Consequently, it is evident that the entertainment industry is heavily benefiting from fans and their fandoms. Especially during this pandemic, artists and actors alike have been putting out exclusive content for their megafans or doing virtual events to raise money for different charitable causes. For example, former The Vampire Diaries star, Ian Somerhalder activated his “Close Friends” story on Instagram for a limited number of fandom fans willing to pay two dollars a month to see exclusive content about his present pursuings and throwbacks from his TVD days. Of course, all of the profits will go towards charitable causes, this time for an environmental film he is starring in and producing. In addition, many actors and actresses used their quarantines to catch-up with their former castmates on a variety of shows and movies, including the casts of Victorious, Community, The Office, and Mean Girls. While some of these were free for fans to enjoy, others were ticketed to raise money for different charitable causes. Other celebrities utilized Instagram Live, to let their fans watch their virtual hangouts. Miley Cyrus created a “mini-talk show” series on Instagram Live, called Bright Minded: Live With Miley, where she chats with other stars, including Demi Lovato, Ellen Degeneres, and Hilary Duff. On the other hand, some musicians spent their quarantines creating workarounds for their canceled tours. Singer/songwriter Billie Eilish hosted a virtual concert for megafans willing to pay for a ticket starting at thirty dollars. Eilish’s immersive “Where Do We Go? The Livestream” donated proceeds from select items to Crew Nation, a fund created by Live Nation to aid crew members who have been affected by concert cancellations due to the Covid-19 pandemic.
What’s more interesting, is that research studies have shown that fandoms can have an incredibly positive impact on a person’s mental health. Fandoms are mostly composed of teenagers, and research on fandoms’ impacts on mental health is especially important since, during a person’s teenage years, they are going through a crucial developmental psychology phase. Known as “Identity vs. Role Confusion”, this is the time when a person starts figuring out who they truly are, through exploring different beliefs and values. It is proven that depression is positively correlated with a frail sense of community. However, when a person feels like they are a part of a community, they find a greater sense of purpose and determination to overcome all the challenges life throws at them. Dr. Laurel Steinberg, a psychotherapist and professor of psychology at Columbia University, explains how this notion is true for fandoms as well, “Belonging to a fandom group helps adolescents…feel like [they] are part of a group, can help one define [their] identity, and give a sense of purpose to what might be an otherwise routine lifestyle.” In addition, she adds that “Connecting with people [and] over shared passions and interests is good for mental and emotional health because it helps to create a fraternity-like or family-like sense of security.” Lisa Bahar, a therapist that specializes in working with teenage girls, agreed with Dr. Steinberg, though she also noted, “Make sure being a ‘fan’ doesn’t develop into an obsession.” According to Dr. Bahar, staying balanced with other activities and keeping a healthy viewpoint can aid in preventing an unhealthy obsession.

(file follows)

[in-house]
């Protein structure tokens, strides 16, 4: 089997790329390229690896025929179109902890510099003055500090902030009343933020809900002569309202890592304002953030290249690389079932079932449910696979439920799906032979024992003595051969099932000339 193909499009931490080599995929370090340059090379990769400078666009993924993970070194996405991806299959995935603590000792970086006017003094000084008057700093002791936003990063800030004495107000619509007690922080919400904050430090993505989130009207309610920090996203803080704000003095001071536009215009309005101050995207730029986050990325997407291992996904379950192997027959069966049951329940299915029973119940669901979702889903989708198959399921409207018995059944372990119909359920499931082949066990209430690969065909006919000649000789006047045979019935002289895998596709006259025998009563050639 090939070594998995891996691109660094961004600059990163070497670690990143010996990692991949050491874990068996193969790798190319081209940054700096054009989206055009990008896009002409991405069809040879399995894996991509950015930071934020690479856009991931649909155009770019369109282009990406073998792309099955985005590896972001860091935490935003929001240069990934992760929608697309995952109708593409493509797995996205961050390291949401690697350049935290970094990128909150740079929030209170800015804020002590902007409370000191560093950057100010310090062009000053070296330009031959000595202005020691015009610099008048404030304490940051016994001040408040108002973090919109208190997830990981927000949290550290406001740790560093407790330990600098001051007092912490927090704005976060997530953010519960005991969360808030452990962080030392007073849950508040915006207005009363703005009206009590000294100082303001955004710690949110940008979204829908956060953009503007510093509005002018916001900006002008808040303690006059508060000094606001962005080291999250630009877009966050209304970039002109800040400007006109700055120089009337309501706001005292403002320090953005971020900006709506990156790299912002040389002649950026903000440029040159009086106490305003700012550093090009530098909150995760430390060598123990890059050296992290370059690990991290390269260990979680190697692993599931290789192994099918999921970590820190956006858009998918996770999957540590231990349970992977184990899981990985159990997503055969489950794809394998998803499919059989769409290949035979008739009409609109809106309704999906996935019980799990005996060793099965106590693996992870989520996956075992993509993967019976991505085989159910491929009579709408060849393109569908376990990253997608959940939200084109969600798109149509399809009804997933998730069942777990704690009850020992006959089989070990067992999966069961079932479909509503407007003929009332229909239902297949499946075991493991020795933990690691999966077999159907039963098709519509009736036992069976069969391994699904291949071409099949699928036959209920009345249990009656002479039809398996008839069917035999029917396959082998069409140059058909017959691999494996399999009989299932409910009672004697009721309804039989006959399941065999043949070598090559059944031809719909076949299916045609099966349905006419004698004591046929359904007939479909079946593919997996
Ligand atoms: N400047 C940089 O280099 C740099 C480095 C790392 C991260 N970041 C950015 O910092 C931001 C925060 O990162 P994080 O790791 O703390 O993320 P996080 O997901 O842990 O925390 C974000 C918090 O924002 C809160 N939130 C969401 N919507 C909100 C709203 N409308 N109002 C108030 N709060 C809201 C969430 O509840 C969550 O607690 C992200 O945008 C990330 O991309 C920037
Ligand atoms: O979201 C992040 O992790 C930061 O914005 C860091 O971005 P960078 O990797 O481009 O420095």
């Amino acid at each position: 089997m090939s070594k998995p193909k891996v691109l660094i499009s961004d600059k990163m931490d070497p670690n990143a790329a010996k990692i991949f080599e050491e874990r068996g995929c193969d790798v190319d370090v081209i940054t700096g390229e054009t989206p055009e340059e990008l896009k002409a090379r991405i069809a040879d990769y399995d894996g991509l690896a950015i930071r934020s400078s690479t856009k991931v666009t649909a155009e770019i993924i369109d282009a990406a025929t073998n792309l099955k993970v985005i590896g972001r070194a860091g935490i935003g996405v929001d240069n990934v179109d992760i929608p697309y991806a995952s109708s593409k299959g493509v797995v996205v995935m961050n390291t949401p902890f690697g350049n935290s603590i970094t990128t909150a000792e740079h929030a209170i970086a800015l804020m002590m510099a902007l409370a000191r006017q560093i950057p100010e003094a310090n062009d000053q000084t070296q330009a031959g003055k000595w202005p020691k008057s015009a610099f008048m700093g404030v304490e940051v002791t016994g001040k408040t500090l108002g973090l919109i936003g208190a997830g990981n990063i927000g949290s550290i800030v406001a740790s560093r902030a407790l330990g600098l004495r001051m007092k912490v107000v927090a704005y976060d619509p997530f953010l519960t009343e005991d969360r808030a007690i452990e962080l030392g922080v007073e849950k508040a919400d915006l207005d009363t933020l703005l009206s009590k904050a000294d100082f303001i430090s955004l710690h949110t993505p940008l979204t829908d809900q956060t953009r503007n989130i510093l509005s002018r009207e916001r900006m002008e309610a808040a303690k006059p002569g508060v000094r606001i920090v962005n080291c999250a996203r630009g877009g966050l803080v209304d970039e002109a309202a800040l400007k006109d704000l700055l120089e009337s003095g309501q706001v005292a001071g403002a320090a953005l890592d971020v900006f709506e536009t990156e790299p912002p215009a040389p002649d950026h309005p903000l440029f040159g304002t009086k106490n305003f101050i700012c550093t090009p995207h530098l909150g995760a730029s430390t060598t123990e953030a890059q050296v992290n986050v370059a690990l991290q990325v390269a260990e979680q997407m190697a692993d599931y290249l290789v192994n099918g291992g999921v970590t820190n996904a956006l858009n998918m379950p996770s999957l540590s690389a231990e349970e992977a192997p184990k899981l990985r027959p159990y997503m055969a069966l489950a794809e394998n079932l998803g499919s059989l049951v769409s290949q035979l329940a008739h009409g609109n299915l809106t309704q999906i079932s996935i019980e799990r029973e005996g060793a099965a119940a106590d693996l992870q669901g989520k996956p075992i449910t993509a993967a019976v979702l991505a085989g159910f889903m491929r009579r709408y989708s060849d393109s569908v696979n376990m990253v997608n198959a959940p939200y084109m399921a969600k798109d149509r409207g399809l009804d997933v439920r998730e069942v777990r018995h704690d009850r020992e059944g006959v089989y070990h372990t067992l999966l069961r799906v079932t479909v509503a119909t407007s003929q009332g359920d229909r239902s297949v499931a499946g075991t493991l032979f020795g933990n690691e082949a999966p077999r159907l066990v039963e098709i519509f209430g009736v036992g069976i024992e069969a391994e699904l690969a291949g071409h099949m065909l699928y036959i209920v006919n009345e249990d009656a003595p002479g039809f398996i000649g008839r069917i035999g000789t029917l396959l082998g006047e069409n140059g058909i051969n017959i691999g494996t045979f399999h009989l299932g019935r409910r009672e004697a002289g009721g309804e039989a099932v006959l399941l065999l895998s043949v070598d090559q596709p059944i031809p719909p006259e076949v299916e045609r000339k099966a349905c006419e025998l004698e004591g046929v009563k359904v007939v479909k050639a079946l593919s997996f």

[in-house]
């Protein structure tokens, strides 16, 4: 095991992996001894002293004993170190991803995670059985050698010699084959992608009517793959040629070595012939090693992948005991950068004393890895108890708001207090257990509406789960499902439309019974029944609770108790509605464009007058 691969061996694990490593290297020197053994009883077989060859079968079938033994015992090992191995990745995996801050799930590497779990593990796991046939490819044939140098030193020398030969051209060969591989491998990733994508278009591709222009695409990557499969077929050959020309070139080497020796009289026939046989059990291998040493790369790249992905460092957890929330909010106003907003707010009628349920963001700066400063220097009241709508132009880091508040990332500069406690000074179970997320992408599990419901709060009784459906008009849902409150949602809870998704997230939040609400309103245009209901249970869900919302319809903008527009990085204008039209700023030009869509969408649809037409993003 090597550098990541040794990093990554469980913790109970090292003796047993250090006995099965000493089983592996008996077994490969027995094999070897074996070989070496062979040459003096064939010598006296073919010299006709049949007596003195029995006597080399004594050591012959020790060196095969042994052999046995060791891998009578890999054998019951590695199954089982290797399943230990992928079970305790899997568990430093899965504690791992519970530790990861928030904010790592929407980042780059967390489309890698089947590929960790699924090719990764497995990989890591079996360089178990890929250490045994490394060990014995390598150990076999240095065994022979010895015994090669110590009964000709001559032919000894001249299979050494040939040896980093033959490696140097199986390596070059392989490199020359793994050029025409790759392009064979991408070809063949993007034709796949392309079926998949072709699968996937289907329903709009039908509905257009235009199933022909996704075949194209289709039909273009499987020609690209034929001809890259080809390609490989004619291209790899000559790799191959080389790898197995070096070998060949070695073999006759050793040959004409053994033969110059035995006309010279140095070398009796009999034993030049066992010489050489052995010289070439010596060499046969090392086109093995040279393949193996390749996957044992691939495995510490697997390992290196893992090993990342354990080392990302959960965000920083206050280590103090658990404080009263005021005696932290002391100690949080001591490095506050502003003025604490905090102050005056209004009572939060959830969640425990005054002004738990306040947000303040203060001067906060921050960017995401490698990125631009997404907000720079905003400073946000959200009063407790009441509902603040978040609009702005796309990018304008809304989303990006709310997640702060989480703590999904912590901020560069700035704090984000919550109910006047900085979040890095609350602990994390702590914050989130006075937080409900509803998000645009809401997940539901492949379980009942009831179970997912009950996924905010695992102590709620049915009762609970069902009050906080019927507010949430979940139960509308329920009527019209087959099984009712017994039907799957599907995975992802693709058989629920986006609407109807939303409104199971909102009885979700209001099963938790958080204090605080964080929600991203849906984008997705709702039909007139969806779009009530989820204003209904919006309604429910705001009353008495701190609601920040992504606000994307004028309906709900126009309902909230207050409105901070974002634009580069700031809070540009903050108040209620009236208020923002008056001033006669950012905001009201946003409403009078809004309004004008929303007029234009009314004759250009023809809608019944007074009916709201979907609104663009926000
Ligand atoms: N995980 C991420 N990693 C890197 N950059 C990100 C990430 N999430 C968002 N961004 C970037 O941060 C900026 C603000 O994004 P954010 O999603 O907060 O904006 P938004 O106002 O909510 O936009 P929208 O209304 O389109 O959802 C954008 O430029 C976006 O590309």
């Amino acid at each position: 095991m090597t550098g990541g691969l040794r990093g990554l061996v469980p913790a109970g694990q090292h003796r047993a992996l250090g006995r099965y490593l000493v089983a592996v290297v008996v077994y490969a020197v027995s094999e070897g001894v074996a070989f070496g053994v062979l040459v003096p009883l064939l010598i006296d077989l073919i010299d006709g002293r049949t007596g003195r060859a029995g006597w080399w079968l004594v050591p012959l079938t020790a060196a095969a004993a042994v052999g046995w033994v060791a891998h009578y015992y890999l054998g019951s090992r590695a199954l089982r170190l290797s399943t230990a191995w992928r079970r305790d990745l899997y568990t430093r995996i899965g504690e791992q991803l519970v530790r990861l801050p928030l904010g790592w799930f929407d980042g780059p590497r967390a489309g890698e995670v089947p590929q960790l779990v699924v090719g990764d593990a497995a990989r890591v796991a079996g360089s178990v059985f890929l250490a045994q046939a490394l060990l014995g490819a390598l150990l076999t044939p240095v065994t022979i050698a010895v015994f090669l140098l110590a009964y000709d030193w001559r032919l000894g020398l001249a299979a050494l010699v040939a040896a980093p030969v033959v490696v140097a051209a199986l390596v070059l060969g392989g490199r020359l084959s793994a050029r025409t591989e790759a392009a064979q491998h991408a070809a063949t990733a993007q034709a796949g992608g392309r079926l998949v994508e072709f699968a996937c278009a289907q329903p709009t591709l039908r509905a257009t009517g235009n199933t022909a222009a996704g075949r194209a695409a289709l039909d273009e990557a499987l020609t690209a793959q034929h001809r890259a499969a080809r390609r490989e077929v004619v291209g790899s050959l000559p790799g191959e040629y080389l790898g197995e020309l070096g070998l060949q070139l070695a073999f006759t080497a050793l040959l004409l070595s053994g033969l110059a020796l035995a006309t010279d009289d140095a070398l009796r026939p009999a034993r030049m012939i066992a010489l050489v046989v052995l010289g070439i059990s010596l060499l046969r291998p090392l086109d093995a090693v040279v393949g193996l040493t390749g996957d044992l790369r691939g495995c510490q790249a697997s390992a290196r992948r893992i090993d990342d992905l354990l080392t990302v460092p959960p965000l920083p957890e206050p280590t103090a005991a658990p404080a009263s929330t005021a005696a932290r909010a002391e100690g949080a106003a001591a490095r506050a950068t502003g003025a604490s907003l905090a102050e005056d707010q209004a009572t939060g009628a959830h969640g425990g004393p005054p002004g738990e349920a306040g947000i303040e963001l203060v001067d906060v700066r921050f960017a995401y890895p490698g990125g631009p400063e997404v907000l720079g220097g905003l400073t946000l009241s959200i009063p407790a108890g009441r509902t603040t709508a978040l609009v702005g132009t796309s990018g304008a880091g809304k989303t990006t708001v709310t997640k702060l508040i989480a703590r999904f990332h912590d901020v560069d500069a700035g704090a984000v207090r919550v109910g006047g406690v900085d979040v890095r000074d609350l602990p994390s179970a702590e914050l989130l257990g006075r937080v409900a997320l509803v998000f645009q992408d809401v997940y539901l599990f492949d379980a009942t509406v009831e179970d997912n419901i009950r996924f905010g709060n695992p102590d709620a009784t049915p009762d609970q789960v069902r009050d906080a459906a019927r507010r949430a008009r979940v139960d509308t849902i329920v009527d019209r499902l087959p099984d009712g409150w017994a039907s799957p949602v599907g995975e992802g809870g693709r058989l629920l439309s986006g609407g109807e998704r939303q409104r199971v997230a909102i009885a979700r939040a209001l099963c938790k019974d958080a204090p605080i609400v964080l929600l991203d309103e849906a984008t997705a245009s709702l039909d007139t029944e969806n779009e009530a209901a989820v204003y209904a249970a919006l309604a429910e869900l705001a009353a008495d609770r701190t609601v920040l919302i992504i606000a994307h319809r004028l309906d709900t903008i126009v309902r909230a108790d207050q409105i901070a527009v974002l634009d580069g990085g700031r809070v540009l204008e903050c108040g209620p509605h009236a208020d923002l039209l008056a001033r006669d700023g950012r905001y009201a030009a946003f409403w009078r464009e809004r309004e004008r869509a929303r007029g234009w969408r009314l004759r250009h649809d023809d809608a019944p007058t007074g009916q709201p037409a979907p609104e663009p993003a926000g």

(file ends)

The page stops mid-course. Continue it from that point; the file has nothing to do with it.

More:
Overall, fandoms are a welcoming social fabric composed of people from all around the world. Fandoms are a driving force behind the entertainment industry and are quite honestly something people should not underestimate. Numbers are a force of power and in turn, numbers can create a strong community.